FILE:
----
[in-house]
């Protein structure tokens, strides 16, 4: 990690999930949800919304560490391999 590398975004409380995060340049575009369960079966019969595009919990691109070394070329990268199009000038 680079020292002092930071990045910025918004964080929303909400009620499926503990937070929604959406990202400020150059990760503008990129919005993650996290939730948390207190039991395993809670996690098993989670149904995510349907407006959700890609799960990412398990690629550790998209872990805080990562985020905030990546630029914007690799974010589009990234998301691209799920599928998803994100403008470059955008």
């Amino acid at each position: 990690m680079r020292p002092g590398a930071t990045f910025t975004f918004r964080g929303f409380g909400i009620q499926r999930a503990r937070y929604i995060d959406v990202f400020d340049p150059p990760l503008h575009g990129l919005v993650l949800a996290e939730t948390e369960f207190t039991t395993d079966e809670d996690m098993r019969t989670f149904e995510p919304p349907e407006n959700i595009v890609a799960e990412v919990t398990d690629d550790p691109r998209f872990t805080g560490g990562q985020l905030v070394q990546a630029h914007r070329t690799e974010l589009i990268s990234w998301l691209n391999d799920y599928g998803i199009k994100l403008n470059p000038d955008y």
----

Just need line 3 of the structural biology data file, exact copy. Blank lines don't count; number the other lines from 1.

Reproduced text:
């Amino acid at each position: 990690m680079r020292p002092g590398a930071t990045f910025t975004f918004r964080g929303f409380g909400i009620q499926r999930a503990r937070y929604i995060d959406v990202f400020d340049p150059p990760l503008h575009g990129l919005v993650l949800a996290e939730t948390e369960f207190t039991t395993d079966e809670d996690m098993r019969t989670f149904e995510p919304p349907e407006n959700i595009v890609a799960e990412v919990t398990d690629d550790p691109r998209f872990t805080g560490g990562q985020l905030v070394q990546a630029h914007r070329t690799e974010l589009i990268s990234w998301l691209n391999d799920y599928g998803i199009k994100l403008n470059p000038d955008y």